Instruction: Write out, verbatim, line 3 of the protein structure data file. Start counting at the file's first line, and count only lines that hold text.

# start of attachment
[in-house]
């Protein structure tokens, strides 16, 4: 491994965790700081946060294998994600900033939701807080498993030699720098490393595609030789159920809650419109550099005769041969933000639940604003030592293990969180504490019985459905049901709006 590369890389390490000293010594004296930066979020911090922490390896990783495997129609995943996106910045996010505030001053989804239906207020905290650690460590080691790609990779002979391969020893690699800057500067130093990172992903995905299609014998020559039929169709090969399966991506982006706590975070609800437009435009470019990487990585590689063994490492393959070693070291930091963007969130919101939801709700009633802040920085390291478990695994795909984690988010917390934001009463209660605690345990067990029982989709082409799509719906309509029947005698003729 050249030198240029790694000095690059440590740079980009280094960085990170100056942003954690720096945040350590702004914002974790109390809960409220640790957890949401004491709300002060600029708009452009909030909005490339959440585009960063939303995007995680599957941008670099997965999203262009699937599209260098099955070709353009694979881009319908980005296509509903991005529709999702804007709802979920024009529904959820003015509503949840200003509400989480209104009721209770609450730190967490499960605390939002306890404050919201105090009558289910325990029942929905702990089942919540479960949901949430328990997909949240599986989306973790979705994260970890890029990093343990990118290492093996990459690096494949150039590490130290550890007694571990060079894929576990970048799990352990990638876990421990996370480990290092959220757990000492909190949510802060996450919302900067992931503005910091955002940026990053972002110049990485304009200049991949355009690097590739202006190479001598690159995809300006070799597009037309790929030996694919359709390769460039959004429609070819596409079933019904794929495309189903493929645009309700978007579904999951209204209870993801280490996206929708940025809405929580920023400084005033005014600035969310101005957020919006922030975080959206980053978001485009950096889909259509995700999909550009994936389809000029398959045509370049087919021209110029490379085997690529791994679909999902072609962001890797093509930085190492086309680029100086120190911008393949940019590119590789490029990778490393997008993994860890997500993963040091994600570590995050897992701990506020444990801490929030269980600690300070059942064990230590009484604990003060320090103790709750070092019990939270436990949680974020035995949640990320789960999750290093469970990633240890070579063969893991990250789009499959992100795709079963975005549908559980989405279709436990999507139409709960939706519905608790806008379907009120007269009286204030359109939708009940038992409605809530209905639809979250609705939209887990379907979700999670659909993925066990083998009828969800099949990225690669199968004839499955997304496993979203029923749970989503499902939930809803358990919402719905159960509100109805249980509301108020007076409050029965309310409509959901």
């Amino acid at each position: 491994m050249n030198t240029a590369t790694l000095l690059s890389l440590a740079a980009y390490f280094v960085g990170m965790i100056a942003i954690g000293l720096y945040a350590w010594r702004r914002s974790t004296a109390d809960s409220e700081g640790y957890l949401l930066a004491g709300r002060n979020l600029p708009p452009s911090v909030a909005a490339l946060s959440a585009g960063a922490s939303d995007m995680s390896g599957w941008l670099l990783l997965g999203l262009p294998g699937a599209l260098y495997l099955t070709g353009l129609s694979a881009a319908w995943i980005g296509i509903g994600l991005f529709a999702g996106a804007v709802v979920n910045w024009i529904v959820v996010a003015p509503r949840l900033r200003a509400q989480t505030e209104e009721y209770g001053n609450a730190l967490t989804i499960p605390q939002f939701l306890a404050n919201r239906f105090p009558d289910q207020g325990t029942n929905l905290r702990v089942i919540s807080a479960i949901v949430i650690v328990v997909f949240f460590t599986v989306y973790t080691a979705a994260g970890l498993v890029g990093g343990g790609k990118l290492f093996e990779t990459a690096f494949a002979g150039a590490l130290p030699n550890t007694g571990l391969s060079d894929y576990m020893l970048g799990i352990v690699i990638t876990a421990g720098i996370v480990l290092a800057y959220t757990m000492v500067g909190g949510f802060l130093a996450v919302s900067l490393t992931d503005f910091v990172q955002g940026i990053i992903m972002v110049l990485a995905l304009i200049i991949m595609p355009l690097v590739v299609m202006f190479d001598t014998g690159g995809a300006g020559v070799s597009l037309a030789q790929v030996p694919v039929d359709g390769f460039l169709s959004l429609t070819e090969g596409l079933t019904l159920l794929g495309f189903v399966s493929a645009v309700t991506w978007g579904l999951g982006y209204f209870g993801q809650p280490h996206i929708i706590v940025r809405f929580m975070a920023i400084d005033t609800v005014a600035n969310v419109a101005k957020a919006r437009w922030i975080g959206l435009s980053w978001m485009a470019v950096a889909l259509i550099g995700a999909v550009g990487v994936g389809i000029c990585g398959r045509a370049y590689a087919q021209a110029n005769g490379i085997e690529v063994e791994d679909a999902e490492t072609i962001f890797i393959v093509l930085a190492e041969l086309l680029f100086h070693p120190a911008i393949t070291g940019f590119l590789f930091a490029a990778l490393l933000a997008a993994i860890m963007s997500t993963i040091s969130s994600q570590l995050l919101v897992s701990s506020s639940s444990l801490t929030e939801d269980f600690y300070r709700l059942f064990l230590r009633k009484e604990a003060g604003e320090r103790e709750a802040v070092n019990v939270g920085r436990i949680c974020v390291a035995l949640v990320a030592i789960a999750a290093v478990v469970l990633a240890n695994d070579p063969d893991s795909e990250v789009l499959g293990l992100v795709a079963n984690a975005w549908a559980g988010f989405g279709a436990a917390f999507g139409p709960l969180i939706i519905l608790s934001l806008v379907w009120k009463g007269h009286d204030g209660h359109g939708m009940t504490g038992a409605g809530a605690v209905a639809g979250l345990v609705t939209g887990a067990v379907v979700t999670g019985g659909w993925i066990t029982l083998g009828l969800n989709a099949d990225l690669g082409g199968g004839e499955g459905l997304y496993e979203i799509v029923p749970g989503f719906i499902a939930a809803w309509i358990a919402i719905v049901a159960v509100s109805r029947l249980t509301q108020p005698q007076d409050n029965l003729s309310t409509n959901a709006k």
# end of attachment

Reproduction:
């Amino acid at each position: 491994m050249n030198t240029a590369t790694l000095l690059s890389l440590a740079a980009y390490f280094v960085g990170m965790i100056a942003i954690g000293l720096y945040a350590w010594r702004r914002s974790t004296a109390d809960s409220e700081g640790y957890l949401l930066a004491g709300r002060n979020l600029p708009p452009s911090v909030a909005a490339l946060s959440a585009g960063a922490s939303d995007m995680s390896g599957w941008l670099l990783l997965g999203l262009p294998g699937a599209l260098y495997l099955t070709g353009l129609s694979a881009a319908w995943i980005g296509i509903g994600l991005f529709a999702g996106a804007v709802v979920n910045w024009i529904v959820v996010a003015p509503r949840l900033r200003a509400q989480t505030e209104e009721y209770g001053n609450a730190l967490t989804i499960p605390q939002f939701l306890a404050n919201r239906f105090p009558d289910q207020g325990t029942n929905l905290r702990v089942i919540s807080a479960i949901v949430i650690v328990v997909f949240f460590t599986v989306y973790t080691a979705a994260g970890l498993v890029g990093g343990g790609k990118l290492f093996e990779t990459a690096f494949a002979g150039a590490l130290p030699n550890t007694g571990l391969s060079d894929y576990m020893l970048g799990i352990v690699i990638t876990a421990g720098i996370v480990l290092a800057y959220t757990m000492v500067g909190g949510f802060l130093a996450v919302s900067l490393t992931d503005f910091v990172q955002g940026i990053i992903m972002v110049l990485a995905l304009i200049i991949m595609p355009l690097v590739v299609m202006f190479d001598t014998g690159g995809a300006g020559v070799s597009l037309a030789q790929v030996p694919v039929d359709g390769f460039l169709s959004l429609t070819e090969g596409l079933t019904l159920l794929g495309f189903v399966s493929a645009v309700t991506w978007g579904l999951g982006y209204f209870g993801q809650p280490h996206i929708i706590v940025r809405f929580m975070a920023i400084d005033t609800v005014a600035n969310v419109a101005k957020a919006r437009w922030i975080g959206l435009s980053w978001m485009a470019v950096a889909l259509i550099g995700a999909v550009g990487v994936g389809i000029c990585g398959r045509a370049y590689a087919q021209a110029n005769g490379i085997e690529v063994e791994d679909a999902e490492t072609i962001f890797i393959v093509l930085a190492e041969l086309l680029f100086h070693p120190a911008i393949t070291g940019f590119l590789f930091a490029a990778l490393l933000a997008a993994i860890m963007s997500t993963i040091s969130s994600q570590l995050l919101v897992s701990s506020s639940s444990l801490t929030e939801d269980f600690y300070r709700l059942f064990l230590r009633k009484e604990a003060g604003e320090r103790e709750a802040v070092n019990v939270g920085r436990i949680c974020v390291a035995l949640v990320a030592i789960a999750a290093v478990v469970l990633a240890n695994d070579p063969d893991s795909e990250v789009l499959g293990l992100v795709a079963n984690a975005w549908a559980g988010f989405g279709a436990a917390f999507g139409p709960l969180i939706i519905l608790s934001l806008v379907w009120k009463g007269h009286d204030g209660h359109g939708m009940t504490g038992a409605g809530a605690v209905a639809g979250l345990v609705t939209g887990a067990v379907v979700t999670g019985g659909w993925i066990t029982l083998g009828l969800n989709a099949d990225l690669g082409g199968g004839e499955g459905l997304y496993e979203i799509v029923p749970g989503f719906i499902a939930a809803w309509i358990a919402i719905v049901a159960v509100s109805r029947l249980t509301q108020p005698q007076d409050n029965l003729s309310t409509n959901a709006k």